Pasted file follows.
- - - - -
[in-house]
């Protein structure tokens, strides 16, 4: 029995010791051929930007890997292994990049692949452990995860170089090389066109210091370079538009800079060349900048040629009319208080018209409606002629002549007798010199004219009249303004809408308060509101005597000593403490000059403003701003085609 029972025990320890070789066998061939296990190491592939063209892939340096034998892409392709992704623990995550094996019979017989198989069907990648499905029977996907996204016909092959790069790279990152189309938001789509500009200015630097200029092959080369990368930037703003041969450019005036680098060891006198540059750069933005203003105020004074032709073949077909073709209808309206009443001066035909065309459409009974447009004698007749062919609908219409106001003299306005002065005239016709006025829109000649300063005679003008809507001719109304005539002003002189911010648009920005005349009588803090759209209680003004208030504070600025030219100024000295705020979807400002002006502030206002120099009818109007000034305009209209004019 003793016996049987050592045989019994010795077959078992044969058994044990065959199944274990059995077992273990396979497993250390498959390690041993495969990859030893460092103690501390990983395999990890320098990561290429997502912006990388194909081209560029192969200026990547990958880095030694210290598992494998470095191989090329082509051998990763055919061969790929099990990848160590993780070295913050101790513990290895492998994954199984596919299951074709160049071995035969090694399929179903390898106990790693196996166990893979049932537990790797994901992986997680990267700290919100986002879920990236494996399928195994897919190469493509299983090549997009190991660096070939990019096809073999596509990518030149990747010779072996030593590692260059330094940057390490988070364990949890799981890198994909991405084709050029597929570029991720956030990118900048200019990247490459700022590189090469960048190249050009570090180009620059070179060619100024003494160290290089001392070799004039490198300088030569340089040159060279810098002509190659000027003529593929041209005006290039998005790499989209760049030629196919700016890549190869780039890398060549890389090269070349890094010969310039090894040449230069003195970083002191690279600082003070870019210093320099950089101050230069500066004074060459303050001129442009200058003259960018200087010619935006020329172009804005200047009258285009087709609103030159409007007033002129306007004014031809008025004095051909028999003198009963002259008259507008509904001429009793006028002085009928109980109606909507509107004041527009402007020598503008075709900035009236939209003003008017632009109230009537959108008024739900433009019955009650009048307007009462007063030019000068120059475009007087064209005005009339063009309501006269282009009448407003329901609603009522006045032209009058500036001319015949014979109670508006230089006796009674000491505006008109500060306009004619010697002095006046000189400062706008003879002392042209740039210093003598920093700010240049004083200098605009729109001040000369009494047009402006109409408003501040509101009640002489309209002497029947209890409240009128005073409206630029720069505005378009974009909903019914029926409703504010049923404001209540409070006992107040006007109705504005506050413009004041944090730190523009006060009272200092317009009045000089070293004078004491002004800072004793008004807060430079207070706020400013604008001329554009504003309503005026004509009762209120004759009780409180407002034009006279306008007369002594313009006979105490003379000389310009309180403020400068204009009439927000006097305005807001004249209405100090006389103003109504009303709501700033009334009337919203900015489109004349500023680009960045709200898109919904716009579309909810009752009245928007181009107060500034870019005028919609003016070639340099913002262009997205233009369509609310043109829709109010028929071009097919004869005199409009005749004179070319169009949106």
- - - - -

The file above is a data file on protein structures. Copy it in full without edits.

[in-house]
């Protein structure tokens, strides 16, 4: 029995010791051929930007890997292994990049692949452990995860170089090389066109210091370079538009800079060349900048040629009319208080018209409606002629002549007798010199004219009249303004809408308060509101005597000593403490000059403003701003085609 029972025990320890070789066998061939296990190491592939063209892939340096034998892409392709992704623990995550094996019979017989198989069907990648499905029977996907996204016909092959790069790279990152189309938001789509500009200015630097200029092959080369990368930037703003041969450019005036680098060891006198540059750069933005203003105020004074032709073949077909073709209808309206009443001066035909065309459409009974447009004698007749062919609908219409106001003299306005002065005239016709006025829109000649300063005679003008809507001719109304005539002003002189911010648009920005005349009588803090759209209680003004208030504070600025030219100024000295705020979807400002002006502030206002120099009818109007000034305009209209004019 003793016996049987050592045989019994010795077959078992044969058994044990065959199944274990059995077992273990396979497993250390498959390690041993495969990859030893460092103690501390990983395999990890320098990561290429997502912006990388194909081209560029192969200026990547990958880095030694210290598992494998470095191989090329082509051998990763055919061969790929099990990848160590993780070295913050101790513990290895492998994954199984596919299951074709160049071995035969090694399929179903390898106990790693196996166990893979049932537990790797994901992986997680990267700290919100986002879920990236494996399928195994897919190469493509299983090549997009190991660096070939990019096809073999596509990518030149990747010779072996030593590692260059330094940057390490988070364990949890799981890198994909991405084709050029597929570029991720956030990118900048200019990247490459700022590189090469960048190249050009570090180009620059070179060619100024003494160290290089001392070799004039490198300088030569340089040159060279810098002509190659000027003529593929041209005006290039998005790499989209760049030629196919700016890549190869780039890398060549890389090269070349890094010969310039090894040449230069003195970083002191690279600082003070870019210093320099950089101050230069500066004074060459303050001129442009200058003259960018200087010619935006020329172009804005200047009258285009087709609103030159409007007033002129306007004014031809008025004095051909028999003198009963002259008259507008509904001429009793006028002085009928109980109606909507509107004041527009402007020598503008075709900035009236939209003003008017632009109230009537959108008024739900433009019955009650009048307007009462007063030019000068120059475009007087064209005005009339063009309501006269282009009448407003329901609603009522006045032209009058500036001319015949014979109670508006230089006796009674000491505006008109500060306009004619010697002095006046000189400062706008003879002392042209740039210093003598920093700010240049004083200098605009729109001040000369009494047009402006109409408003501040509101009640002489309209002497029947209890409240009128005073409206630029720069505005378009974009909903019914029926409703504010049923404001209540409070006992107040006007109705504005506050413009004041944090730190523009006060009272200092317009009045000089070293004078004491002004800072004793008004807060430079207070706020400013604008001329554009504003309503005026004509009762209120004759009780409180407002034009006279306008007369002594313009006979105490003379000389310009309180403020400068204009009439927000006097305005807001004249209405100090006389103003109504009303709501700033009334009337919203900015489109004349500023680009960045709200898109919904716009579309909810009752009245928007181009107060500034870019005028919609003016070639340099913002262009997205233009369509609310043109829709109010028929071009097919004869005199409009005749004179070319169009949106």